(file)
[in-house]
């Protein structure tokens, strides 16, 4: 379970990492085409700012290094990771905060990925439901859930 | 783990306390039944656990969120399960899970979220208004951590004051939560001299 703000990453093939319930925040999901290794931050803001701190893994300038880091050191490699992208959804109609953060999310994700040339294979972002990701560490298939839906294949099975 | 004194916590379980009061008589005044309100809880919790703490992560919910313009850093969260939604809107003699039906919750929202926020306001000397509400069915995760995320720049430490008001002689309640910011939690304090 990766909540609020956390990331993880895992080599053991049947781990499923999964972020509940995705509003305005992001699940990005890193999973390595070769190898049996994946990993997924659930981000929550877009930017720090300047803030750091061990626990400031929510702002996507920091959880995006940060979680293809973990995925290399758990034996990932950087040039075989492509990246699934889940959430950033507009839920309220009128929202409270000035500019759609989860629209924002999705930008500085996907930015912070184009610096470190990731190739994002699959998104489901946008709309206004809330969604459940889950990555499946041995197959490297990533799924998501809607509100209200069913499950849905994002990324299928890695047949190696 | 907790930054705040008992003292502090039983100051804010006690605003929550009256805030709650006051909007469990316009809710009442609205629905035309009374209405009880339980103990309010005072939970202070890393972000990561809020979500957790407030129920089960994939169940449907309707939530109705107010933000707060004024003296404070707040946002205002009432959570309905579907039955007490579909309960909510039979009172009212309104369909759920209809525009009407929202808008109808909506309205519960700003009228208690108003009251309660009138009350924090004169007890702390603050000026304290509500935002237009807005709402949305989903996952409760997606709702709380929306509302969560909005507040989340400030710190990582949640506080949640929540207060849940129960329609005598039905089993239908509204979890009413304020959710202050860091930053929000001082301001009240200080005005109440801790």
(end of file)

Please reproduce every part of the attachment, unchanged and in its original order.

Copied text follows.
[in-house]
């Protein structure tokens, strides 16, 4: 379970990492085409700012290094990771905060990925439901859930 | 783990306390039944656990969120399960899970979220208004951590004051939560001299 703000990453093939319930925040999901290794931050803001701190893994300038880091050191490699992208959804109609953060999310994700040339294979972002990701560490298939839906294949099975 | 004194916590379980009061008589005044309100809880919790703490992560919910313009850093969260939604809107003699039906919750929202926020306001000397509400069915995760995320720049430490008001002689309640910011939690304090 990766909540609020956390990331993880895992080599053991049947781990499923999964972020509940995705509003305005992001699940990005890193999973390595070769190898049996994946990993997924659930981000929550877009930017720090300047803030750091061990626990400031929510702002996507920091959880995006940060979680293809973990995925290399758990034996990932950087040039075989492509990246699934889940959430950033507009839920309220009128929202409270000035500019759609989860629209924002999705930008500085996907930015912070184009610096470190990731190739994002699959998104489901946008709309206004809330969604459940889950990555499946041995197959490297990533799924998501809607509100209200069913499950849905994002990324299928890695047949190696 | 907790930054705040008992003292502090039983100051804010006690605003929550009256805030709650006051909007469990316009809710009442609205629905035309009374209405009880339980103990309010005072939970202070890393972000990561809020979500957790407030129920089960994939169940449907309707939530109705107010933000707060004024003296404070707040946002205002009432959570309905579907039955007490579909309960909510039979009172009212309104369909759920209809525009009407929202808008109808909506309205519960700003009228208690108003009251309660009138009350924090004169007890702390603050000026304290509500935002237009807005709402949305989903996952409760997606709702709380929306509302969560909005507040989340400030710190990582949640506080949640929540207060849940129960329609005598039905089993239908509204979890009413304020959710202050860091930053929000001082301001009240200080005005109440801790």